One in three couples have trouble getting pregnant due to sperm problems. Sperm factors that can impact fertility include sperm count, motility and morphology. In many cases, male fertility obstacles can be overcome naturally or with treatment.
First, to learn more about your male partner’s sperm quantity and quality, your doctor will order a semen analysis when you’re trying to conceive. Your partner will be asked to produce a fresh semen sample, which will be examined under a microscope in a clinical laboratory.
Some sperm factors are more serious and non-modifiable. For instance, sperm germ cells could have been damaged if a man was born with undescended testicles and had surgical correction too late. A man's sperm count may also decline if they have mumps orchitis, a condition that causes swelling in the testicles and can usually be traced back to mumps in childhood.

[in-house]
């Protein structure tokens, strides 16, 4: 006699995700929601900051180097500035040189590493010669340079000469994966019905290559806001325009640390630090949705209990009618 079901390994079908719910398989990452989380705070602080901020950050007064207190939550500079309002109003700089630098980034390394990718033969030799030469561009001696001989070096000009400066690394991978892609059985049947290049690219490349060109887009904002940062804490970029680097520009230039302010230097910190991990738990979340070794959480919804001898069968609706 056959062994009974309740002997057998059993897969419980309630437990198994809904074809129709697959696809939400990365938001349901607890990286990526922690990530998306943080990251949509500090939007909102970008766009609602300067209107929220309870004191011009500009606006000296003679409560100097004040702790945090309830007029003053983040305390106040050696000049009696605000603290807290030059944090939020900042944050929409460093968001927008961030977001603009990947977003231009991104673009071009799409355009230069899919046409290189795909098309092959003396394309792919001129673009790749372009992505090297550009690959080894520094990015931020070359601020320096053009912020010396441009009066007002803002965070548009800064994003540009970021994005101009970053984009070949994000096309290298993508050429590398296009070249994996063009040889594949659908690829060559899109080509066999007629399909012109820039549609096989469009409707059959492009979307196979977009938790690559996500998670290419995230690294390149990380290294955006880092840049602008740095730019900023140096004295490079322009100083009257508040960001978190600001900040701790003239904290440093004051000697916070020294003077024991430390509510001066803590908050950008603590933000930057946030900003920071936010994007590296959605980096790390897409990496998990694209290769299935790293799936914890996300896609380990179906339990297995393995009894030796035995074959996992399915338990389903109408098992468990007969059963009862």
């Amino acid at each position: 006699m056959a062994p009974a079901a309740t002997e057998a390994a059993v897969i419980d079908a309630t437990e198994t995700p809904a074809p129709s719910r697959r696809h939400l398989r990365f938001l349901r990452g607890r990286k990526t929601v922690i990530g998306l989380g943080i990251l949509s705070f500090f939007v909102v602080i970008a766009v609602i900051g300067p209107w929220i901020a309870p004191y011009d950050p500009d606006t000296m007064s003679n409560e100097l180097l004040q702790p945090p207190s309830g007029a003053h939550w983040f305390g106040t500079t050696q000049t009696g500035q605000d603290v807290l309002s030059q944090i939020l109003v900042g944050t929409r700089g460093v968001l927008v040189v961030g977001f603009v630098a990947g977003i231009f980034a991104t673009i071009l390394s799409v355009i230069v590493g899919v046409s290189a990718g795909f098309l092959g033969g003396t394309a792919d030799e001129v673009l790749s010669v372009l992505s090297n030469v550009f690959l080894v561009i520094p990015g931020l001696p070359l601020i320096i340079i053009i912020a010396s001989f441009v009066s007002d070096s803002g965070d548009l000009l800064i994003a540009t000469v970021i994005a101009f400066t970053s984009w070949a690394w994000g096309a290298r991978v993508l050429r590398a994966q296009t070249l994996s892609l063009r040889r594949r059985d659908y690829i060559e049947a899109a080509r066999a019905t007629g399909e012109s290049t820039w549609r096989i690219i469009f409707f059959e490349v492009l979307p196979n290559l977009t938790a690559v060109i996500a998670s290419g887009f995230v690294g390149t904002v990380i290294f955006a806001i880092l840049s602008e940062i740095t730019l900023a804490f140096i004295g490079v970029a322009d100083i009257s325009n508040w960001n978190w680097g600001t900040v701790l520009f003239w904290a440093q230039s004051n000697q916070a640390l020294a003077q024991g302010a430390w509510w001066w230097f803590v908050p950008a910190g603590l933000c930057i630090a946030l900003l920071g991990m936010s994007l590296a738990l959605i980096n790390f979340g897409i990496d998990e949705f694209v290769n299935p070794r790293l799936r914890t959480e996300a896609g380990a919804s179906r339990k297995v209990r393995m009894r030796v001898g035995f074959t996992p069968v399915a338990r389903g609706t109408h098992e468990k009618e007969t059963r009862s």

But most other factors are reversible. It takes approximately 74 days for a man to develop each batch of sperm. Therefore, a repeat semen analysis three months after negative factors have been addressed may show an improvement in sperm count and quality.
Below, we will examine the characteristics of sperm and lifestyle factors, medications, supplements and medical treatments that can affect their quality. In another blog post, we discuss your treatment options.
Know the characteristics of sperm that affect fertility.